What caught my eye about the photographic near and distant
“My value lies in the fact that I am a man for whom the visible world exists”
—Harry Callaghan, as quoted in the Photo Poche volume on his work.
Visual accommodation for the near and distant photographic subjects.
In his “The nature of photography,” Stephen Shore mentions an interesting visual perception phenomenon that happens when looking at a photograph that includes both near and distant subject matter.
It seems that, even though both are on the same plane of the physical photograph, the onlooker’s eyes will instinctively accommodate as if looking at near and distant objects in real space.
He qualifies this as the effect of pre-existing “mental models” of spatial reality in the onlooker’s mind, as well as in the mind of the photographer who needs to account for them when rendering on flat paper a part of the three-dimensional world that may have caught his/her eye.
What caught my eye …
… were the silvery clouds in a deep blue sky, at least that is what I saw as desirable photographic effect, as shown below.
In order to achieve that, I knew I had to reduce the details of foreground elements, but what would underexposing the entire image do to the sky and clouds?
Given the brightness of the sky all that the under exposition did was to make the silvery clouds stand out and the foreground turn into something of a flat black cardboard cut-out in the shape of house and trees. Nothing looked like what I could plainly see in front of me, but it certainly corresponded to my mentally previsualized image.
What caught my eye …
… was a “tree taken by light,” to use the expression coined by the poet Roethke.
That tree stood by the access to a sandy lakeshore beach, and by the entrance to a tunnel-like walkway at the edge of a forested area that came down to the lakeshore.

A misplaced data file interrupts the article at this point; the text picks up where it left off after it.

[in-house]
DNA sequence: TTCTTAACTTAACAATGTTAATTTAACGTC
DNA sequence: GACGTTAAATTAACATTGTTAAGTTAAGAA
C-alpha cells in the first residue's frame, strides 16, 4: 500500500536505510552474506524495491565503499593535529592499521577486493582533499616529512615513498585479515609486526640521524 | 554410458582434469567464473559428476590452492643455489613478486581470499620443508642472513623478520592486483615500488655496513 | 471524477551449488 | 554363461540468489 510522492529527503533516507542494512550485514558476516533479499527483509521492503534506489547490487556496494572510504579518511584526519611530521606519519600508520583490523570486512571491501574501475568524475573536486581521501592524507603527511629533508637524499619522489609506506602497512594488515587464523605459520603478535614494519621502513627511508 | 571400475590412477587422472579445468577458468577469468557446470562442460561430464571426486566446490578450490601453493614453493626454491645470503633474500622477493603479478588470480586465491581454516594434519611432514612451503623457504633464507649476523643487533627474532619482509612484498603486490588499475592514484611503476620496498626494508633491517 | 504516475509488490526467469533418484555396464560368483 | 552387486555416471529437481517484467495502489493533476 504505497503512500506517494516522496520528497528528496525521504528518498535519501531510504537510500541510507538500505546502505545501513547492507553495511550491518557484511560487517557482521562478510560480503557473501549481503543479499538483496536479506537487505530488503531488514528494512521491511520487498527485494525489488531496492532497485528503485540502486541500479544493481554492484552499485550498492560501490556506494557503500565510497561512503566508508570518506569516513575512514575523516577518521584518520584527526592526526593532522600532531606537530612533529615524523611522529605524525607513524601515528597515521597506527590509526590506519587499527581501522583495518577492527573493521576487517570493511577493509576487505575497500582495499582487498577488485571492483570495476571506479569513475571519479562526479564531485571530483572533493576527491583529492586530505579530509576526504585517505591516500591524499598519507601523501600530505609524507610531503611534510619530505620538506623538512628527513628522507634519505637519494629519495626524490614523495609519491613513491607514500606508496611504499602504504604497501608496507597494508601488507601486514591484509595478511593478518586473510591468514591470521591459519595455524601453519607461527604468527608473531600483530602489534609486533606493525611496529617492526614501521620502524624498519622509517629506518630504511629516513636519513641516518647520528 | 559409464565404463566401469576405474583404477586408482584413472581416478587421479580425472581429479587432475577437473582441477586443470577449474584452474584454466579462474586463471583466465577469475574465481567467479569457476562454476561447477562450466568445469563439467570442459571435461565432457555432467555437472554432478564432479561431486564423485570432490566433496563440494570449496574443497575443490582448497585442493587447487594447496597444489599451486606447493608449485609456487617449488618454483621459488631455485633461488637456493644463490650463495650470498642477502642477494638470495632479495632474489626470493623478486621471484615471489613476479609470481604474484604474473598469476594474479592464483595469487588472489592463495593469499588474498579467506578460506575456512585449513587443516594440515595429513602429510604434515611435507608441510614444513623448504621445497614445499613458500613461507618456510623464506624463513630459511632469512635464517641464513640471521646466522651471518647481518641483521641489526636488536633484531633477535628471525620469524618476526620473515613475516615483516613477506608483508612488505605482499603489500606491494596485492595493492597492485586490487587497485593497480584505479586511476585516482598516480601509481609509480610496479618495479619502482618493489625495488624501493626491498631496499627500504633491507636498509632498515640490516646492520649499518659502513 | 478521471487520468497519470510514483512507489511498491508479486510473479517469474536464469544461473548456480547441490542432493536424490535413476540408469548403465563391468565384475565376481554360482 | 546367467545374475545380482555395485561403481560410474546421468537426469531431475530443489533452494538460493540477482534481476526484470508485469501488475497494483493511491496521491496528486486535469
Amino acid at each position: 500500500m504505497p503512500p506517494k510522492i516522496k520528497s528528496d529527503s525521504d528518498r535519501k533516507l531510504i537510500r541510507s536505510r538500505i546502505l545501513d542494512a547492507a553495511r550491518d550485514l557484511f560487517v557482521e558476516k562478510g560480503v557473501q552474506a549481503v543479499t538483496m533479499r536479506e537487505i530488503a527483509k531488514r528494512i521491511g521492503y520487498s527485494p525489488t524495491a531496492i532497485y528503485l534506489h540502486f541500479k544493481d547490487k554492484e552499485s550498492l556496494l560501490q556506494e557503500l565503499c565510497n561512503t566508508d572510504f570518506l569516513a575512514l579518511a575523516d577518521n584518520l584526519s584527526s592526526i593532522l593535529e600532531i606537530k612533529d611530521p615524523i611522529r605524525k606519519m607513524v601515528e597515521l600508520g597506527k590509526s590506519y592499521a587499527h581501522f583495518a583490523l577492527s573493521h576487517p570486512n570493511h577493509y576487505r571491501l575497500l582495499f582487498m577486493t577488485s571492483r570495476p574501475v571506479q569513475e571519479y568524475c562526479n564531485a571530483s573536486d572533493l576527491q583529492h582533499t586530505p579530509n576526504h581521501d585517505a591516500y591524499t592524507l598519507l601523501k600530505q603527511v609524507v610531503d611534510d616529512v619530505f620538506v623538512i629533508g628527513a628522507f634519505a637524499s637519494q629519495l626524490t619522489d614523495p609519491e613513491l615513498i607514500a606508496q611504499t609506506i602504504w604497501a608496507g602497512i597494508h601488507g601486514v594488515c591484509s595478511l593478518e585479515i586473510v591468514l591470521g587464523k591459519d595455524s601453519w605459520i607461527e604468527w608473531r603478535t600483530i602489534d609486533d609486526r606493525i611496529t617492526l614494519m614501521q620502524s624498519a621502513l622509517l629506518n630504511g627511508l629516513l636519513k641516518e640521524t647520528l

The photographic problem at hand, given a prime wide-angle lens, was a framing one since the natural contrast in light and colors, and the contrast of subjective depth vision accommodations required by these two parts of the framed image had to be properly balanced.
I elected to choose to wait for a human presence to anchor the viewer’s attention and allow the subjective depth perception to be sustained in a balanced way between the foliage covered tunnel like walkway on one side and a view of the lake and sky on the other.
This allowed the lake and sky part of the picture to be reduced, as was the tension in visual depth perception between it and the forested part.
As both photographer and viewer, I can attest to that since both parts of the image call for near similar subjective depth vision accommodation, thereby preserving the visual coherence of the image.
The photographic lesson to be drawn here, is that any one part of a photographic image does not work without the other.
I am indebted for that lesson to Stephen Shore’s “The nature of photographs,” Phaidon, 1998…
I am also indebted to Theodore Roethke for the verse ”Light takes the Tree, but who can tell us how” taken from his poem “The waking” as published in his Words for the wind, Indiana University Press, 1963
PS The caption of the feature image is: Tree crown under winter moon.
Credit all images to Maurice Amiel
ABOUT THE AUTHOR
Maurice Amiel, M. Arch. (U.C. Berkeley) is retired professor of Environmental Design at the School of Design, University of Quebec at Montreal, where he was involved mainly in environment-behaviour teaching and applied research projects. In order to promote environmental awareness, he has turned after retiring to documenting and writing about various physical and human agents contributing to a sense of self, place and sociability ... I wish to add to my interests the fundamental role of light in photography and the visual structure of all 2D forms of artwork.